• Angola discussed the “Al Aqsa Mosque,” which is Islam’s third holiest spot, located on the southern tip of the Temple Mount
  • Qatar mentioned the “Holy Shrine

Some countries went further, and stressed that the Temple Mount compound was important only to Muslims.

  • Maldives stated Haram al-Sharif must be restored.  Israel must stop altering the Islamic and Arabic character of the city
  • Egypt noted that the “Holy Shrine was extremely important to more than one billion Muslims worldwide,” and said nothing about Jews
  • Iran called the site “Haram Al-Sharif, and called for respect for the rights of Muslim worshippers to pray at that site in peace.

Others were more extreme in their calls against Israel:

  • Saudi Arabia said that “Israel had failed to protect Islamic holy sites, demolished the gates of Haram al-Sharif and turned it into a prayer place for Jews.  Israeli extremists had set fire to the Cave of the Patriarchs in Hebron
  • Kuwait described “attacks on Al-Aqsa mosque were an unprecedented assault against the inalienable religious rights of Muslims all over the world.   The OIC reiterated the historic and present Hashemite custodianship of the Islamic and Christian holy sites in Jerusalem, including Haram Al-Sharif/Al-Aqsa Mosque.”
  • Morocco was alarmed at the situation of “Islamic holy sites. Jerusalem was the very essence of the Palestinian question and there could be no peace without clarifying the status of Al-Quds as capital of a Palestinian State.  Any harm brought against the Al-Aqsa mosque would heighten tensions.”

The surprise in the singular call of the Islamic character of the site, was that a single western country also only mentioned the Arabic and Muslim name for the site: the United Kingdom.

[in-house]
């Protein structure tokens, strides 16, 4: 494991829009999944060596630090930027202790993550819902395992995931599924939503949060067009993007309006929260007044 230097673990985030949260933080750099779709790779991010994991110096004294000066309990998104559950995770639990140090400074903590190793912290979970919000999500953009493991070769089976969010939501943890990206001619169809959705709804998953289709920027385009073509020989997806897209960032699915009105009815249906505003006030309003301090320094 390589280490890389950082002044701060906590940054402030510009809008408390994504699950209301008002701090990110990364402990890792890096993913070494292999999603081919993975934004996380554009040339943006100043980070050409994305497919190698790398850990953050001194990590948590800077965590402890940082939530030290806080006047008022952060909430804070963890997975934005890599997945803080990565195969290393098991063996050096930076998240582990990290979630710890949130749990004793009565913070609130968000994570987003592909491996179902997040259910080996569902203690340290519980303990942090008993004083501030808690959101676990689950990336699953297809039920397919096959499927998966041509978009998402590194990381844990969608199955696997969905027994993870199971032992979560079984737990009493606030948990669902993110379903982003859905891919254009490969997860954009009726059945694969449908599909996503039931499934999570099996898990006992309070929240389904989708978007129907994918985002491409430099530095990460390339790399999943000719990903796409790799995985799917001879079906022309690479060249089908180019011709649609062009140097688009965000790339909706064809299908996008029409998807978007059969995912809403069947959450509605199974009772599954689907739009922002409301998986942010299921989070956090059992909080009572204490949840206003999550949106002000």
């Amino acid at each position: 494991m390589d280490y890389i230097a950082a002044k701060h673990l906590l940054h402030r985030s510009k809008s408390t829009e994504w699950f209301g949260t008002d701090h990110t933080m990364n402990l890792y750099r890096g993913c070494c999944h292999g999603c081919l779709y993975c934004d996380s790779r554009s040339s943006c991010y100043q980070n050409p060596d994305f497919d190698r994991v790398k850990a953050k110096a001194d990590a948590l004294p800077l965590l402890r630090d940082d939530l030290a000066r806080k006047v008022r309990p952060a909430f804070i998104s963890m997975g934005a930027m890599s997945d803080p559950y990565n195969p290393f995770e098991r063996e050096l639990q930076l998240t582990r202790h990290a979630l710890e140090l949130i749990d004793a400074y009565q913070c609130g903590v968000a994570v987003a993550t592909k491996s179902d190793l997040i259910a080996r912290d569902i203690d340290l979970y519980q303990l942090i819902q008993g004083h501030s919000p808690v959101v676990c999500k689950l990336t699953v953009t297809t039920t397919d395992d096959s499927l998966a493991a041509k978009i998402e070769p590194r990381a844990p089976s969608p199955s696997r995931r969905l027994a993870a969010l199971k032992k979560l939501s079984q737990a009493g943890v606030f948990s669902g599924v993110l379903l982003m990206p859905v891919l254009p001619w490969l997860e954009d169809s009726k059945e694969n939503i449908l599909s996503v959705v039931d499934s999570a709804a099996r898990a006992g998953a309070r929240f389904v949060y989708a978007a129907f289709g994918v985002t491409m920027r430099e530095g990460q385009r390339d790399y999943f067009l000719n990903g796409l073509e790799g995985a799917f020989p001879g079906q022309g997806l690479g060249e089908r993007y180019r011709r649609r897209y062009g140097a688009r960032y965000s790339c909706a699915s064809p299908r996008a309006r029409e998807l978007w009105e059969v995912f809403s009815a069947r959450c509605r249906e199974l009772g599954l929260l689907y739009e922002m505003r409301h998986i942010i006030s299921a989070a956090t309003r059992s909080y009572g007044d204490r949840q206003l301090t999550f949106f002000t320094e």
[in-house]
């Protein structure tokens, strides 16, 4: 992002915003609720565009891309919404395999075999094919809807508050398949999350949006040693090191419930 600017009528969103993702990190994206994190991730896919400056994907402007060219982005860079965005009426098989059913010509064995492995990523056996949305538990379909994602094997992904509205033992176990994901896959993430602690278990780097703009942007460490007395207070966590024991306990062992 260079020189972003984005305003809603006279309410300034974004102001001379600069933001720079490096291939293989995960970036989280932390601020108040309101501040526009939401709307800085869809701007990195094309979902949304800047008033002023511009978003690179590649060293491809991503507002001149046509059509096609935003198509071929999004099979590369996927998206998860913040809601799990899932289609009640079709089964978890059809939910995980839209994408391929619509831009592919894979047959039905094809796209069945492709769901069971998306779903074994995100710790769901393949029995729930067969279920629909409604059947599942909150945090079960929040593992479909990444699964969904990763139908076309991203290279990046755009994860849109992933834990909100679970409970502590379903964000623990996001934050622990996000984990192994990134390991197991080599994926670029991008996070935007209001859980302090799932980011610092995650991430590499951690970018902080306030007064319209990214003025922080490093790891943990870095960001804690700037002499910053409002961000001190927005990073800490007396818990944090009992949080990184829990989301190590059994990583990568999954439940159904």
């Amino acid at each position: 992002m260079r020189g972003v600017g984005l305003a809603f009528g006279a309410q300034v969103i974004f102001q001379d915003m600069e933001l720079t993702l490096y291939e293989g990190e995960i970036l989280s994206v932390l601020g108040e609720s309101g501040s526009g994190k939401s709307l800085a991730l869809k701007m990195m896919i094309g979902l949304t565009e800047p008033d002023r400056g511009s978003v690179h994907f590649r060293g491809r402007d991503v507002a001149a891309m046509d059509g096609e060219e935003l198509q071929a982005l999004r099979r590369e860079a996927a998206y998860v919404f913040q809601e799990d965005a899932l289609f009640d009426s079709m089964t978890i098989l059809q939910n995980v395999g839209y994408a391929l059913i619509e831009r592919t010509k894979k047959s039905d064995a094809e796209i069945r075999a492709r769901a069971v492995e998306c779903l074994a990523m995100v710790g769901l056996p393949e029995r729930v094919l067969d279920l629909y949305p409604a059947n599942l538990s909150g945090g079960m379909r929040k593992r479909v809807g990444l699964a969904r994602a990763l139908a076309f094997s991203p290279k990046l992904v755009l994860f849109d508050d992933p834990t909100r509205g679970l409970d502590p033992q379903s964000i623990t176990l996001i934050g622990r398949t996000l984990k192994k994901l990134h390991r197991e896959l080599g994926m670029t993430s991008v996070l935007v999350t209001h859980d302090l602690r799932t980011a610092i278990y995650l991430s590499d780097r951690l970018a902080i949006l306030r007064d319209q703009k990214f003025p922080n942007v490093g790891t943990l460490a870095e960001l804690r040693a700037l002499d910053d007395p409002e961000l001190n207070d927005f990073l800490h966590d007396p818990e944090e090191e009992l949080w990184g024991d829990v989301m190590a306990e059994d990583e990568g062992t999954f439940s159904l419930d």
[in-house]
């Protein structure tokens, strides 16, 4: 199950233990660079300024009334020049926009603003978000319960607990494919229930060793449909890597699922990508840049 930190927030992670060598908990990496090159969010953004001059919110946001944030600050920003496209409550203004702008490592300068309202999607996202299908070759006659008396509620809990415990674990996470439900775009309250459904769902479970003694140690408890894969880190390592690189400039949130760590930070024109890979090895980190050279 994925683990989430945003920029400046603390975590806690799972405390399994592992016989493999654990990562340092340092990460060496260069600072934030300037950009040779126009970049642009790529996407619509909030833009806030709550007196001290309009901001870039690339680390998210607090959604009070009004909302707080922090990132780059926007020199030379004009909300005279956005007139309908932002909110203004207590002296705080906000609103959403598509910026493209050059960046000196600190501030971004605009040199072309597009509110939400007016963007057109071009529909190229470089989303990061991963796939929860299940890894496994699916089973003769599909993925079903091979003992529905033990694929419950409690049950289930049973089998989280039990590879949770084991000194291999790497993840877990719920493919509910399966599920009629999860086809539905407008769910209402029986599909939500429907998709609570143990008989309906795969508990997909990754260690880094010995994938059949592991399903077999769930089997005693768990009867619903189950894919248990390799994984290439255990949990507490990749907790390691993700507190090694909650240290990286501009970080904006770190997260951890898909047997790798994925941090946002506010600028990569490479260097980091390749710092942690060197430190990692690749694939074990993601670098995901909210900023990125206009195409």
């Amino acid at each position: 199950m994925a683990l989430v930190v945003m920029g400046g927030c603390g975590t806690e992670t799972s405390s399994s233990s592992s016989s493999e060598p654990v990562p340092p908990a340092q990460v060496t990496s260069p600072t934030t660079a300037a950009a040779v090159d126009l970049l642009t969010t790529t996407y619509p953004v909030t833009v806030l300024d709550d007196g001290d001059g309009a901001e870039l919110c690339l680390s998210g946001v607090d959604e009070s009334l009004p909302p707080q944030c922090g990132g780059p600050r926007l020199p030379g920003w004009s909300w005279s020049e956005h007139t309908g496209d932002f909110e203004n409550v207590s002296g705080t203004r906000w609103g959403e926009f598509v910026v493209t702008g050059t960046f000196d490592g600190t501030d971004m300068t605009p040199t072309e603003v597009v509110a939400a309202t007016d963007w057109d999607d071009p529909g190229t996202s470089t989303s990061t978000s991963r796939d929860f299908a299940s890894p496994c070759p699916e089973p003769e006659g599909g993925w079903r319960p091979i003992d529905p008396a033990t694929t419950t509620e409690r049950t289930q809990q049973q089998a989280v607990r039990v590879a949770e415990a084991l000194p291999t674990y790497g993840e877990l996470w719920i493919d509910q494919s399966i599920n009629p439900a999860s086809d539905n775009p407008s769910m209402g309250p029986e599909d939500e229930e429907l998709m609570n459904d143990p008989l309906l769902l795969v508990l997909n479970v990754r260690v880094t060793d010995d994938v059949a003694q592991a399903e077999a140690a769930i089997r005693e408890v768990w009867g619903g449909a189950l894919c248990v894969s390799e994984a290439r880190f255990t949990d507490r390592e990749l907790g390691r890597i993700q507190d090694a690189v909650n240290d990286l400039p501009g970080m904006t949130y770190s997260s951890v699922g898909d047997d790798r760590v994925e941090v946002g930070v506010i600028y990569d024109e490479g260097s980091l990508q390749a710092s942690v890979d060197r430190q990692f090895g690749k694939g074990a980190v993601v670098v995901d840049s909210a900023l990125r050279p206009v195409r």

Just Holy Sites

Some countries avoided the controversy, like Spain, Chad, Nigeria, Norway, Korea and France, just referring to generic “holy sites.” Such language was impartial and neutral. That was perhaps logical in a tense and violent environment.

The Holy See mentioned that the location was sacred to “Judaism, Christianity and Islam.” An ACTIVELY balanced approach, which pulled all of the monotheistic religions to Jerusalem.

Turkey’s approach was a mix. Like the Holy See, it noted that “Jerusalem, a city sacred to Islam, Judaism and Christianity, should be treated with the utmost respect.” But then went on to attack Israel’s practices at the site saying that Israel was “targeting holy sites and all other provocative activities undermining the status and sanctity of Haram al-Sharif must immediately stop.  The Jordanian role as custodian of the holy sites in Jerusalem was crucial for the preservation of Haram al-Sharif as an Islamic sanctuary.”  It would appear that Turkey was willing to acknowledge the centrality of Jerusalem to Jews, just not the Temple Mount.

Most countries like: New Zealand; Venezuela; China; Chile; the United States; Russia; Sweden; Lebanon; Malaysia; Guatemala; Brazil; Japan; India; Bangladesh; Costa Rica; Kazakhstan; Iceland; Botswana; Sri Lanka; Bahrain; Cuba; and Pakistan did not mention the holy site itself.

Yes, that many countries weighed in about the situation in Israel.

Three Countries Recognize Judaism at the Temple Mount

In the long list of world condemnation, there was a silver lining, and it came from the unlikeliest of countries. Three countries besides Israel, referred to the platform as the Temple Mount, recognizing the history of Jews at the location and the sanctity of the spot in Judaism.

  • Lithuania, a country not known for being a strong Israeli ally, said that the “Haram al-Sharif/Temple Mount was a sacred place for both Muslims and Jews.”
  • Ukraine mentioned the Al Aqsa mosque, but then also said “It was important for both parties to find the courage to respect holy places in accordance with the principles specified in the fundamental international documents, particularly those of the United Nations Educational, Scientific and Cultural Organization (UNESCO), and the agreements that regulated the status of the Temple Mount complex.”
  • Zimbabwe also said that “Access to the Temple Mount and other holy sites must be preserved under the status quo arrangements.”